Landry move would bring La. more revenue


06 22, 2012 by The Advocate

U.S. Rep. Jeff Landry, R-New Iberia, successfully added an amendment Thursday to a House energy bill that would eventually direct more offshore drilling revenue to Louisiana.

Landry’s amendment, approved on a 244-173 House vote, would raise the revenue cap for the Gulf Coast on oil-and-gas drilling in the Gulf of Mexico’s Outer Continental Shelf from $500 million to $750 million starting in 2023.

The amendment was added into the Strategic Energy Production Act of 2012 that the House passed on a 248-163 vote. The overall bill is criticized by many Democrats as anti-environmental and is not expected to survive the Democratic-controlled Senate this year.

“There is no reason that offshore producing states should not receive the same vital benefits as onshore producing states,” said Landry, who also has tacked the amendment to another piece of legislation with the co-sponsorship of Rep. Cedric Richmond, D-New Orleans.

“I will continue adding this provision to every applicable bill until the Senate adopts it and joins my fight for more coastal restoration and hurricane protection,” Landry added.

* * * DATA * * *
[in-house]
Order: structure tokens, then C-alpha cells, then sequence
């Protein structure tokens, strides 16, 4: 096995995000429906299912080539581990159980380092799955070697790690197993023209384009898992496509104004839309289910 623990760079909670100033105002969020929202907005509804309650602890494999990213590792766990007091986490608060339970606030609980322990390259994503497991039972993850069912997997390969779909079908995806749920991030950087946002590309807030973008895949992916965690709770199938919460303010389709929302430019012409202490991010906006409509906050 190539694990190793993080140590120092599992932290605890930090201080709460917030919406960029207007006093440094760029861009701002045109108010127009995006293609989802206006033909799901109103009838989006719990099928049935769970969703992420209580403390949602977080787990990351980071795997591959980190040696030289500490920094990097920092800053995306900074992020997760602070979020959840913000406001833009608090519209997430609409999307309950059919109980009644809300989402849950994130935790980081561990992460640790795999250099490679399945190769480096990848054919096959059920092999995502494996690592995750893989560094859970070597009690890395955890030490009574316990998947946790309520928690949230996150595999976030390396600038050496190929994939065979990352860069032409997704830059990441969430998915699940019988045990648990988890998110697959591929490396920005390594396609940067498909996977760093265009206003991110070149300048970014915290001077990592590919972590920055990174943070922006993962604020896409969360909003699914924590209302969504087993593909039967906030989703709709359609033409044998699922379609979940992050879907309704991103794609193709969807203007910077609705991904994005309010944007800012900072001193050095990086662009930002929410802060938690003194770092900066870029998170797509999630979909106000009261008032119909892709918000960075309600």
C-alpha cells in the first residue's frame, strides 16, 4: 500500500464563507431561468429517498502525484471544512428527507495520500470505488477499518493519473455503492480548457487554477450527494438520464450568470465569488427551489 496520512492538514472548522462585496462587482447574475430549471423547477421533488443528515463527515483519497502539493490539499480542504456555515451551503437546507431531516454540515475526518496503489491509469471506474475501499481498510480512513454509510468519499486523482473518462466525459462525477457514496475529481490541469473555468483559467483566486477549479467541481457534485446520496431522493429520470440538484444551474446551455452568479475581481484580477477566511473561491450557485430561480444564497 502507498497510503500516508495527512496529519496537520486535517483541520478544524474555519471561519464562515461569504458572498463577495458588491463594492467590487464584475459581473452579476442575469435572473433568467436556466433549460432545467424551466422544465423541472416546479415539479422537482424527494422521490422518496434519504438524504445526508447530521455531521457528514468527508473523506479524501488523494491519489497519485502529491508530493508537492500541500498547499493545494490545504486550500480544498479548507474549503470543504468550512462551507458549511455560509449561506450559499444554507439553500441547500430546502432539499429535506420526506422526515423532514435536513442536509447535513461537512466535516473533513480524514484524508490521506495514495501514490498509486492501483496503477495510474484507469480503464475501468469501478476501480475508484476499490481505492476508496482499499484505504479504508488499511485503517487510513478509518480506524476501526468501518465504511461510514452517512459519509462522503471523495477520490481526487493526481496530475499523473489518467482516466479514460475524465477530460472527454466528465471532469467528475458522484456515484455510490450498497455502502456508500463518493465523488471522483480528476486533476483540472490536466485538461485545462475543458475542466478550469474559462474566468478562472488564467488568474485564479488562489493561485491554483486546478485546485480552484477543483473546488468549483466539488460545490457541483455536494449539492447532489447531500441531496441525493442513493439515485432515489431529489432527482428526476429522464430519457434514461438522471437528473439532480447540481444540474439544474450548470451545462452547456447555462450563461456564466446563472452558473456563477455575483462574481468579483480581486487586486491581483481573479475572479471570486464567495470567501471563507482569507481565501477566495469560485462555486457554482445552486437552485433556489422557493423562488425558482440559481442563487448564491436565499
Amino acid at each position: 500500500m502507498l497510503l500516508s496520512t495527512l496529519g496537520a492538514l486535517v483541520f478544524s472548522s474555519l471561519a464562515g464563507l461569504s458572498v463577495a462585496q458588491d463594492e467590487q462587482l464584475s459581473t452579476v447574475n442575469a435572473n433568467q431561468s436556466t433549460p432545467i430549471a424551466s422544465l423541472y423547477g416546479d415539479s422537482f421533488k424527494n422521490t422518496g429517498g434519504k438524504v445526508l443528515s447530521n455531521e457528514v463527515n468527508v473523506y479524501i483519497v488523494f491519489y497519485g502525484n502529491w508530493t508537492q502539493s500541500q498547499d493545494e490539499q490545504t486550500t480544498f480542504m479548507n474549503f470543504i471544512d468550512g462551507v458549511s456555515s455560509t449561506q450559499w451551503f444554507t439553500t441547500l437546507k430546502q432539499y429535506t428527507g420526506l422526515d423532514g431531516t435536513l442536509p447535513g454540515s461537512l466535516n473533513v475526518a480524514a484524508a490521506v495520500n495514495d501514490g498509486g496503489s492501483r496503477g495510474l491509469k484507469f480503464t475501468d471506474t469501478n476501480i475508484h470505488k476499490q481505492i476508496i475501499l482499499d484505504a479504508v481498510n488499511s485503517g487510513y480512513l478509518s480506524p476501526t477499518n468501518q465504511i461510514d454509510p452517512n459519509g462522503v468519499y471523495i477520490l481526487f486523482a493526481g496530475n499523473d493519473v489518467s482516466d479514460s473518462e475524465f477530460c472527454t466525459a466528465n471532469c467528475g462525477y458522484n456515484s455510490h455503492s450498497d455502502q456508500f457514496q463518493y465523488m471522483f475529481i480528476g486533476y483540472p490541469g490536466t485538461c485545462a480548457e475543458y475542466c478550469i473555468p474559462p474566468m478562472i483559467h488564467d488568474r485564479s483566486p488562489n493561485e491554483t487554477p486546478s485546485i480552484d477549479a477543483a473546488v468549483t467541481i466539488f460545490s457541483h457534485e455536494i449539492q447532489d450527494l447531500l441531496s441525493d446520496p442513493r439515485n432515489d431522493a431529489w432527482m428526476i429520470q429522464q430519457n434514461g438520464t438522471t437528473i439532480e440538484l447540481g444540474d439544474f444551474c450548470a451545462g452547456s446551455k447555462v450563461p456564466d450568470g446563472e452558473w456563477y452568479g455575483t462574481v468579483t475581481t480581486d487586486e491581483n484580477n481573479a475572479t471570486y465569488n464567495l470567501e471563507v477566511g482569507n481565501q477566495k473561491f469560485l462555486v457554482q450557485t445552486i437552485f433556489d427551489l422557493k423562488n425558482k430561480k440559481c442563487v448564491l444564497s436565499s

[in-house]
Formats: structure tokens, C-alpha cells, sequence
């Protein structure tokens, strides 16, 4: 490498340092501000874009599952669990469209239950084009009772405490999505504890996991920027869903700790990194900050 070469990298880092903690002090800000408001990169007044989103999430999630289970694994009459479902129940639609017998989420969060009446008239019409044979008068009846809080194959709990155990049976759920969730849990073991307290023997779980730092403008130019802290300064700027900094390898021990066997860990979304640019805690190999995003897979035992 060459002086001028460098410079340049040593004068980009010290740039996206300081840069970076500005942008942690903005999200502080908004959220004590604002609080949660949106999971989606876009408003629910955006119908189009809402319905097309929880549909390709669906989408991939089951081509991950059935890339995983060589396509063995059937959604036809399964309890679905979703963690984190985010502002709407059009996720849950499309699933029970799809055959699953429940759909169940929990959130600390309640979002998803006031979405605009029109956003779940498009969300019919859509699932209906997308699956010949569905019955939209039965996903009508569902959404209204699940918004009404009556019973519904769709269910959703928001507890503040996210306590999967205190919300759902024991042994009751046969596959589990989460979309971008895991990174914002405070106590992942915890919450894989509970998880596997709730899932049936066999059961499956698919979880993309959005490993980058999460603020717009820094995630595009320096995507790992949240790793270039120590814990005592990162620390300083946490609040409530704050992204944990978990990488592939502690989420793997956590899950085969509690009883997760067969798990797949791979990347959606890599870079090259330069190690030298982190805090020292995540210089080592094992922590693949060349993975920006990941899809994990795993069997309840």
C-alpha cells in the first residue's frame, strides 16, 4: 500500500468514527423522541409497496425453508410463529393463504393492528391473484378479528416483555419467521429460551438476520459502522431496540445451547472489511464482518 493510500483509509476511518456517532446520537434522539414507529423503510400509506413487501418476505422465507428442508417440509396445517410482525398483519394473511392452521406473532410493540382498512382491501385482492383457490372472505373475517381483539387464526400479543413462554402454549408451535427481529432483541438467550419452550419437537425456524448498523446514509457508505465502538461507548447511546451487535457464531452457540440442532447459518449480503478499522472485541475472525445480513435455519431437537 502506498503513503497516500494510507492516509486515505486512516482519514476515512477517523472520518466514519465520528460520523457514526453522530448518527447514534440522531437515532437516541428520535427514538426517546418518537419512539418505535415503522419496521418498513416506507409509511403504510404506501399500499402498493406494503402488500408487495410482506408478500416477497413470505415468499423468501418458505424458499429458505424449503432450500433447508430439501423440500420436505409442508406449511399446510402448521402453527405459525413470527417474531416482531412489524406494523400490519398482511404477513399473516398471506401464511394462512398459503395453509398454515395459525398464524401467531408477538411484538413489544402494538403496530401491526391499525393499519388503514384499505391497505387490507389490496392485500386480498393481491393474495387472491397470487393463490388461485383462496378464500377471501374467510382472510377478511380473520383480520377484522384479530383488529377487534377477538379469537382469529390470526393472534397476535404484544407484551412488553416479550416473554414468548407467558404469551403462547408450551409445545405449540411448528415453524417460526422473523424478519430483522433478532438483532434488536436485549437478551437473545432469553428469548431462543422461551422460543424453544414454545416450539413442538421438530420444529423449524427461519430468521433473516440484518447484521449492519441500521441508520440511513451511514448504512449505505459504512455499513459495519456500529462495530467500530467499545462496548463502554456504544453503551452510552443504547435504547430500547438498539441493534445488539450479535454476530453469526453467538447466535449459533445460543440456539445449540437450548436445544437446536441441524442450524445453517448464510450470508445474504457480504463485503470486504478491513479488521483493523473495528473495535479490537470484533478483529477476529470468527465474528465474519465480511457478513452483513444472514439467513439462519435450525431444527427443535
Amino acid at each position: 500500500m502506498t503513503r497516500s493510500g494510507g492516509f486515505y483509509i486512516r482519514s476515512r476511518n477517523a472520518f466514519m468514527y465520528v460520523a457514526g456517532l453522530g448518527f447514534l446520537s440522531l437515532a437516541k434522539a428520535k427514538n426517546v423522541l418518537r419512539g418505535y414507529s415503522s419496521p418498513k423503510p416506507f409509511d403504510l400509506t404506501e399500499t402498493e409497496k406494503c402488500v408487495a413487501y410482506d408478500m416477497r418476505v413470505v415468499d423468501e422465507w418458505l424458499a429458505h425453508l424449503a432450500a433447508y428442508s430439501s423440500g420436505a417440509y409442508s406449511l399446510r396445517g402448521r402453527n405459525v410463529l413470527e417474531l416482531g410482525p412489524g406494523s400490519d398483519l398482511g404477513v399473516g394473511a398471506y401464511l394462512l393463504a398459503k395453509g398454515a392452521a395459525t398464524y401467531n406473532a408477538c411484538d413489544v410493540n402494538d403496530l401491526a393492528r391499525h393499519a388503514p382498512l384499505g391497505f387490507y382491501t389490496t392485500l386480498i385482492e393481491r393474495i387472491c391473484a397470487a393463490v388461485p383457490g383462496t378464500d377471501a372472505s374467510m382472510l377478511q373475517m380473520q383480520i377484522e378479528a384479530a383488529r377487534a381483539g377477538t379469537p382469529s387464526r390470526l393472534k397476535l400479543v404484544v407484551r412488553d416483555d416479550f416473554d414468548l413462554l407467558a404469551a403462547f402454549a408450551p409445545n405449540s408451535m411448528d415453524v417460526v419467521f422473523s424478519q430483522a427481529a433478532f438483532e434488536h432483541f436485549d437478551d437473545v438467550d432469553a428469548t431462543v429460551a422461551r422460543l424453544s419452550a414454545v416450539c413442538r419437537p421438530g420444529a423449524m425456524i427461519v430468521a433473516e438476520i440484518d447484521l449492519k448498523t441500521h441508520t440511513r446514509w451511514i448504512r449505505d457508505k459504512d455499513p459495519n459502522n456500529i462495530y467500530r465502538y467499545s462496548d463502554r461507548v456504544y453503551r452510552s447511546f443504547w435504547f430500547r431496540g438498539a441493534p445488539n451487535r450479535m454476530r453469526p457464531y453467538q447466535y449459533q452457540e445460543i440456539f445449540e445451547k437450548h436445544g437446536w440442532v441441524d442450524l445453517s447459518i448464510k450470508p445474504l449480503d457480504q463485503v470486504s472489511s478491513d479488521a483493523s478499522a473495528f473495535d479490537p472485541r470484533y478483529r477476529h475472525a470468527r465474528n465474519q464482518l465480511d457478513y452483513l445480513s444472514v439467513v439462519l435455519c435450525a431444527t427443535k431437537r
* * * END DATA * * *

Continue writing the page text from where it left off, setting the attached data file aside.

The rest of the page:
In total, the amendment would mean more than $2 billion extra over several years for Louisiana for coastal restoration and hurricane protection projects.

The entire Louisiana House delegation voted for the amendment, but Richmond — the only Democrat in the House delegation — voted against the overall bill.

While the vote was Thursday, the debate on the amendment actually occurred after 9 p.m. Wednesday.

Rep. Ed Markey, D-Mass., said an issue that involved billions of dollars warranted more debate than at a time when the only people paying attention “need to get a life.”

“This isn’t the way to do it,” Markey said. “This is just another permanent entitlement.”

Referencing the 2006 legislation by Sen. Mary Landrieu, D-La., that originally set up the offshore drilling revenues to Gulf states, Markey said adding these additional revenues to the “2006 giveaway” would mean “another bite of the king cake” and make “every day Mardi Gras in Louisiana.”

Landrieu on Thursday praised the passage of the amendment.

“I commend Congressman Landry for passing this important amendment to advance the goal of bringing more offshore oil and gas revenues to coastal states — particularly Louisiana — that host energy production,” Landrieu said in a prepared statement. “We need leaders who will work to lift the cap on oil and gas revenues for the benefit of our coastal communities.”

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